When plotting out your company, utility or government department’s long-term strategies, you need information supported by facts on which to base your scenarios. Such planning is complicated when reports from leading institutions present opposing reflections supported by compelling numbers.
How then do you plan against possible threats and ready your organisation or department for potential opportunities or obstacles?
As the global market moves toward a more decarbonised and decentralised energy mix, a drop in the use of fossil fuels – the current dominating source of stable, affordable baseload supply – will affect your planning.
Preparing for this market shift is essential. However, being too far ahead can put you at risk, while the entrance of a black swan event will also set your strategies adrift. No one was prepared for the COVID-19 pandemic’s far-reaching impact, and the message from the latest market reports indicates how unprepared we have been.
Before the pandemic, the world was on a dogged course to expand renewables’ reach and set coal-fired power aside. We were making inroads, and many companies, utilities and governments responded by switching their long-term policies.
The financial market trailed a bit but eventually joined the race, putting funding of future coal projects aside. The oil and gas sector has also put their long-term planning into effect and introducing clean power elements to their portfolios.
However, the latest Electricity Market Report issued by the International Energy Agency (IEA) highlights a sharp rise in the use of coal power to meet rapidly increasing demand for electricity, which risks pushing carbon emissions from the electricity sector to record levels in 2022.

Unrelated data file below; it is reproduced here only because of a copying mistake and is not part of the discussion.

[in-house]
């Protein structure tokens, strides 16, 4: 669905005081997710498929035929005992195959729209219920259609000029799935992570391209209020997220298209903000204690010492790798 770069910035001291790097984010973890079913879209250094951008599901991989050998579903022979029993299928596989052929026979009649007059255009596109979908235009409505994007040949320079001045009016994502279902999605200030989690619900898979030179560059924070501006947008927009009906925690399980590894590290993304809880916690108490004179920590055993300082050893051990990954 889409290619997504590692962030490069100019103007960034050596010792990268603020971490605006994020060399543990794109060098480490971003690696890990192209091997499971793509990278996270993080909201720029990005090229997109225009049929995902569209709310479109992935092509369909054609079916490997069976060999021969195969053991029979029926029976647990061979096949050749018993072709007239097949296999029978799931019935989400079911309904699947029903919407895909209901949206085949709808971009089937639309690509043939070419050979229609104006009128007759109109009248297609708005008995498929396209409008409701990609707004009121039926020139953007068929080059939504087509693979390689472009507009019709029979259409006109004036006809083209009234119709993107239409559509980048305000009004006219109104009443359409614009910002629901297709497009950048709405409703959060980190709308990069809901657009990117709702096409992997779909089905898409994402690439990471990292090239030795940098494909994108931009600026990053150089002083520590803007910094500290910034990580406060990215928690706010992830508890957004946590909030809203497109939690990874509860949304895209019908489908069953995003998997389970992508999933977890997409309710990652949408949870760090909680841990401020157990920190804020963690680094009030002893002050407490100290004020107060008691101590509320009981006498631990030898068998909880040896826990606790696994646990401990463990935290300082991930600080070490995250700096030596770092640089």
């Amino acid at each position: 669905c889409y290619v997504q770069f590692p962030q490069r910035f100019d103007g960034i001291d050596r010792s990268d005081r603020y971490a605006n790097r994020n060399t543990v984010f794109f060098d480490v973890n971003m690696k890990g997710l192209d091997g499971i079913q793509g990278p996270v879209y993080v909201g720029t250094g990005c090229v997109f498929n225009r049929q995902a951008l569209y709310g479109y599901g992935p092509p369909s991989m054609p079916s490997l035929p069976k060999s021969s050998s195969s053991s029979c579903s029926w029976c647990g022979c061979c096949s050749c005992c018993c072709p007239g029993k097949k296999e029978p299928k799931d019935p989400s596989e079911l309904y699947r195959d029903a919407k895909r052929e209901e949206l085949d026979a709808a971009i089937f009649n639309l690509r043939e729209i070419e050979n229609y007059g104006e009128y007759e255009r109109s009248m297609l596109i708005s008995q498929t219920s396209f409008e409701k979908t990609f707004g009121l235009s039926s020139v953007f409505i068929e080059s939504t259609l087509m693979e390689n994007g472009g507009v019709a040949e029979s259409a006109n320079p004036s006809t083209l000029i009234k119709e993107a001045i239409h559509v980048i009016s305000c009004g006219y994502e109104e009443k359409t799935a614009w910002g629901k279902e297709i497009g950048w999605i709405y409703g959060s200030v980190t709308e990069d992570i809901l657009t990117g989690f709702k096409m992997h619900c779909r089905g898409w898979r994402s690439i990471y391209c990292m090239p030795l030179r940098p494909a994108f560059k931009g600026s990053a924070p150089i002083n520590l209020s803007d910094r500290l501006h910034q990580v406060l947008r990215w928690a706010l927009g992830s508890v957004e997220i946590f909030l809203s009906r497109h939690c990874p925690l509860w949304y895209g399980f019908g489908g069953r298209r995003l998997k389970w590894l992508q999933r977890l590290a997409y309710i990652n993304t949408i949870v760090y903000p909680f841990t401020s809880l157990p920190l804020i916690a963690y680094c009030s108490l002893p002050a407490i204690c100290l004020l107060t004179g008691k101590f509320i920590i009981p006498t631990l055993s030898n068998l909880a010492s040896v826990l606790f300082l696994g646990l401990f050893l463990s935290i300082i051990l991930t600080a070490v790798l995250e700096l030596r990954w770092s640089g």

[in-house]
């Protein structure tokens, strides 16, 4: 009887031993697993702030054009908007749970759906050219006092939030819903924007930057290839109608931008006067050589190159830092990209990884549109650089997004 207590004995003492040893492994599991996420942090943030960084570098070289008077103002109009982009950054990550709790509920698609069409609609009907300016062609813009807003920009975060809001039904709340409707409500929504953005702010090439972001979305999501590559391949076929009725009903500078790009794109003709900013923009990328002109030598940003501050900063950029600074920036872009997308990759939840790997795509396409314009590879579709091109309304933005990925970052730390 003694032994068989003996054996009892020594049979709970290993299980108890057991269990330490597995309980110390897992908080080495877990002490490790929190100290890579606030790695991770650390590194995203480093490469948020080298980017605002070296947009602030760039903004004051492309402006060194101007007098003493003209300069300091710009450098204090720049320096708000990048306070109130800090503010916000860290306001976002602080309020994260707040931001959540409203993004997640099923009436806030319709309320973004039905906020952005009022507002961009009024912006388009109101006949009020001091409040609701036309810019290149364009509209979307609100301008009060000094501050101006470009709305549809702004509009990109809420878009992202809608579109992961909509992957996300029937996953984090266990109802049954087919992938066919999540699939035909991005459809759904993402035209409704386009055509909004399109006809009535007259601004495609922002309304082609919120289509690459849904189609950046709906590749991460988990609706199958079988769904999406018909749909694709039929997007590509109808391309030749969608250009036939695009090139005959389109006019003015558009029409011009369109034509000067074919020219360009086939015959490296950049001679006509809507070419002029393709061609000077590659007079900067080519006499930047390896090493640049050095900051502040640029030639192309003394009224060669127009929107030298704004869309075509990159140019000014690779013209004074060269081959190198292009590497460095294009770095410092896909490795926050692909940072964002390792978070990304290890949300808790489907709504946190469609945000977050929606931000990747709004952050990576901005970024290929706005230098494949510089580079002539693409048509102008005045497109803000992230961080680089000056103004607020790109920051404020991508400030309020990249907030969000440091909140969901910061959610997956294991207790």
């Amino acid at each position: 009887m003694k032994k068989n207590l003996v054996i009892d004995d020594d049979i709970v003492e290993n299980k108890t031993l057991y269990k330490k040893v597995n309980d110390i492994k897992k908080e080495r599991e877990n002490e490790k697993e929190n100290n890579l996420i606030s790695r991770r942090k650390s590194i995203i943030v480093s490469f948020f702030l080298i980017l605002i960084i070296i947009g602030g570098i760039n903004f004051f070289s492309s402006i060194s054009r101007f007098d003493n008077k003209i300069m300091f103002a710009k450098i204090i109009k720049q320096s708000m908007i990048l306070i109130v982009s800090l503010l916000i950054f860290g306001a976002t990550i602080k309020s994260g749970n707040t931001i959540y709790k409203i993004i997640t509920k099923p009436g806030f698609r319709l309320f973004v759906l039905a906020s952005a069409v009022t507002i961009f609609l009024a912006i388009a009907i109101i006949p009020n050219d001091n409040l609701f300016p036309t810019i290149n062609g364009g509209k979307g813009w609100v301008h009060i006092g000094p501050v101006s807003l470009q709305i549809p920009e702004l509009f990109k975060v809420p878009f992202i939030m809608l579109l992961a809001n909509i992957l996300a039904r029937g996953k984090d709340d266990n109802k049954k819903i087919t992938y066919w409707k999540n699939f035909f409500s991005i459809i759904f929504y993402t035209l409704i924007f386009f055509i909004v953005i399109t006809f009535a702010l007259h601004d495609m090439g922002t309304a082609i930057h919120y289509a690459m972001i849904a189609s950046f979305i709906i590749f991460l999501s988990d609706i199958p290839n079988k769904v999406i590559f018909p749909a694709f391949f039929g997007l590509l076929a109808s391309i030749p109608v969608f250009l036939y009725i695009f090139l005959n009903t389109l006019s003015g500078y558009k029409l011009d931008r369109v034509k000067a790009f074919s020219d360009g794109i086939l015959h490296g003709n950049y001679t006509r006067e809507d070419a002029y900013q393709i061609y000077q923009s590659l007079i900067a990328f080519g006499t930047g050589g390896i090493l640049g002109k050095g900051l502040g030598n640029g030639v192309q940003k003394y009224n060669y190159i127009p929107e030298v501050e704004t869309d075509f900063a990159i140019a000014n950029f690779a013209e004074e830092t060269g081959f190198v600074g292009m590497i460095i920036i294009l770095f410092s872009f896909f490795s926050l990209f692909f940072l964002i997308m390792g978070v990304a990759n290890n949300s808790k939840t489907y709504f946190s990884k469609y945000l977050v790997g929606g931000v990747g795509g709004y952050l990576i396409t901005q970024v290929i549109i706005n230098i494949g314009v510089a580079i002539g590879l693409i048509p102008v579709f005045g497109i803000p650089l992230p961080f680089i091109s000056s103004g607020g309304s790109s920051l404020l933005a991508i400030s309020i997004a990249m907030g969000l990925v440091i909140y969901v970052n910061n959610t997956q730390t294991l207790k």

The report further proposes that renewables will only meet around half the projected increase in global electricity demand over 2021 and 2022. The IEA also points out that coal-fired electricity generation is set to increase by almost 5% this year and by a further 3% in 2022, potentially reaching an all-time high.
With coal-fired power set to remain in the immediate path of an energy transition, should your scenario planning change or stay the course?
Stay the course!
With your long-term decarbonised, decentralised goal in hand, another report presents information that must be considered.
The latest Global Market Outlook report from Solar Power Europe states that solar PV installations increased 18% in 2020. This growth is despite COVID-19 lockdowns. The report highlights that global installations drove up the cumulative solar capacity to 77,3GW and that at this rate, the world will reach 2TW by 2025.
Note that the report does caution that this trajectory is under optimal conditions.
With this information at hand, utilities, governments and companies can keep solar PV squarely in their long-term plans. Or is it rash to push ahead even as the solar PV market exceeded anticipated growth?
By following the investment trail, you can support your decision to stay the course.
The African Development Bank is decisive in its commitment to its New Deal on Energy strategy. For example, the bank and the Government of Ethiopia signed grant agreements for new projects to boost youth employment and electricity trade between Ethiopia and Djibouti.
The idea is to increase opportunities for graduate agri-preneurs who will be upskilled to establish agro-related, commercially viable businesses in Ethiopia. In the long-term, this will undoubtedly boost electricity demand and, thereby, utility revenue, driving the need for the nuts and bolts that support the electricity supply industry, such as switchgear.
Imagine then the possibilities that the $71 million Ethiopia-Djibouti Second Power Interconnection Project will bring.
Also, your long-term strategies must consider how the ‘build back better’ COVID-19-response funding packages will impact your future business. Many of these packages are given under the condition that funds are spent on ‘green projects’.
Until next week.
Editor, ESI Africa